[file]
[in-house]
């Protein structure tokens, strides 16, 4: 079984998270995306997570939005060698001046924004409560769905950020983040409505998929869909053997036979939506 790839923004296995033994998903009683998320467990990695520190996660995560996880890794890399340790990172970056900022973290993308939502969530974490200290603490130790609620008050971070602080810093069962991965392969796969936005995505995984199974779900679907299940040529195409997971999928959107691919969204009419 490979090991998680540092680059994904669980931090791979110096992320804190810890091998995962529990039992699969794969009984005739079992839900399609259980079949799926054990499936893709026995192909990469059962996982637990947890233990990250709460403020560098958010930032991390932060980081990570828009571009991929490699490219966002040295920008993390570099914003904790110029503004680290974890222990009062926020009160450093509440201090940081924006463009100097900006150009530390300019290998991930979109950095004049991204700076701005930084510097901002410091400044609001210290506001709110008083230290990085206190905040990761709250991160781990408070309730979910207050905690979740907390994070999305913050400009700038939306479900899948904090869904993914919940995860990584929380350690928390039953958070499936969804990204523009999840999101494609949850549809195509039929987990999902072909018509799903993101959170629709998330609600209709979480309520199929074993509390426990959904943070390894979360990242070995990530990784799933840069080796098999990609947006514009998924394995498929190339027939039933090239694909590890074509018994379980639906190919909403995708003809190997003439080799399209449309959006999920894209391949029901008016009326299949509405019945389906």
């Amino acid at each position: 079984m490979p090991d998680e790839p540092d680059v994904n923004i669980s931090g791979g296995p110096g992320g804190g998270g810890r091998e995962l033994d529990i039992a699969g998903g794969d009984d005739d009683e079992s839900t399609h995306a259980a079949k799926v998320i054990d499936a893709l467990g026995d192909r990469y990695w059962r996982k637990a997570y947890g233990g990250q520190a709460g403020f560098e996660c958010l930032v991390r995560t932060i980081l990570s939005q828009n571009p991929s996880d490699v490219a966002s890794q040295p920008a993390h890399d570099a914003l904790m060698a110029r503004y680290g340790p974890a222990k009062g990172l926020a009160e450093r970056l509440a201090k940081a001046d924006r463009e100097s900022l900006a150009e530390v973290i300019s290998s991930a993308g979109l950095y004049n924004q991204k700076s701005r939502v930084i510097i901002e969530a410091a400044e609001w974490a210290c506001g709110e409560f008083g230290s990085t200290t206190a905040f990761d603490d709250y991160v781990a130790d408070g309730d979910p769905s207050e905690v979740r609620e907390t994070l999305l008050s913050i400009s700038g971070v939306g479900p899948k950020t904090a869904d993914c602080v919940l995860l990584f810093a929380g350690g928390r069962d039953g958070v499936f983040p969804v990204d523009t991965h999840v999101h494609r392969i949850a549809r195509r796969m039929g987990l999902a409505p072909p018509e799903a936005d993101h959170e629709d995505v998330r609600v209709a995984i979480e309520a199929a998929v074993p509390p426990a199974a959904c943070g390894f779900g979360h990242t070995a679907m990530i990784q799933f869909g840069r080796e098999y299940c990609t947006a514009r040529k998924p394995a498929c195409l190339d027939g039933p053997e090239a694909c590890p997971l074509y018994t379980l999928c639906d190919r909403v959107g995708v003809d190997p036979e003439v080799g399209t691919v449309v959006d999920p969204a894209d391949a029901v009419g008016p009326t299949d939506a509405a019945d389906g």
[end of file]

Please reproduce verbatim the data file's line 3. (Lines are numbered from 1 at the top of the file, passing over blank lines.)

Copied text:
């Amino acid at each position: 079984m490979p090991d998680e790839p540092d680059v994904n923004i669980s931090g791979g296995p110096g992320g804190g998270g810890r091998e995962l033994d529990i039992a699969g998903g794969d009984d005739d009683e079992s839900t399609h995306a259980a079949k799926v998320i054990d499936a893709l467990g026995d192909r990469y990695w059962r996982k637990a997570y947890g233990g990250q520190a709460g403020f560098e996660c958010l930032v991390r995560t932060i980081l990570s939005q828009n571009p991929s996880d490699v490219a966002s890794q040295p920008a993390h890399d570099a914003l904790m060698a110029r503004y680290g340790p974890a222990k009062g990172l926020a009160e450093r970056l509440a201090k940081a001046d924006r463009e100097s900022l900006a150009e530390v973290i300019s290998s991930a993308g979109l950095y004049n924004q991204k700076s701005r939502v930084i510097i901002e969530a410091a400044e609001w974490a210290c506001g709110e409560f008083g230290s990085t200290t206190a905040f990761d603490d709250y991160v781990a130790d408070g309730d979910p769905s207050e905690v979740r609620e907390t994070l999305l008050s913050i400009s700038g971070v939306g479900p899948k950020t904090a869904d993914c602080v919940l995860l990584f810093a929380g350690g928390r069962d039953g958070v499936f983040p969804v990204d523009t991965h999840v999101h494609r392969i949850a549809r195509r796969m039929g987990l999902a409505p072909p018509e799903a936005d993101h959170e629709d995505v998330r609600v209709a995984i979480e309520a199929a998929v074993p509390p426990a199974a959904c943070g390894f779900g979360h990242t070995a679907m990530i990784q799933f869909g840069r080796e098999y299940c990609t947006a514009r040529k998924p394995a498929c195409l190339d027939g039933p053997e090239a694909c590890p997971l074509y018994t379980l999928c639906d190919r909403v959107g995708v003809d190997p036979e003439v080799g399209t691919v449309v959006d999920p969204a894209d391949a029901v009419g008016p009326t299949d939506a509405a019945d389906g």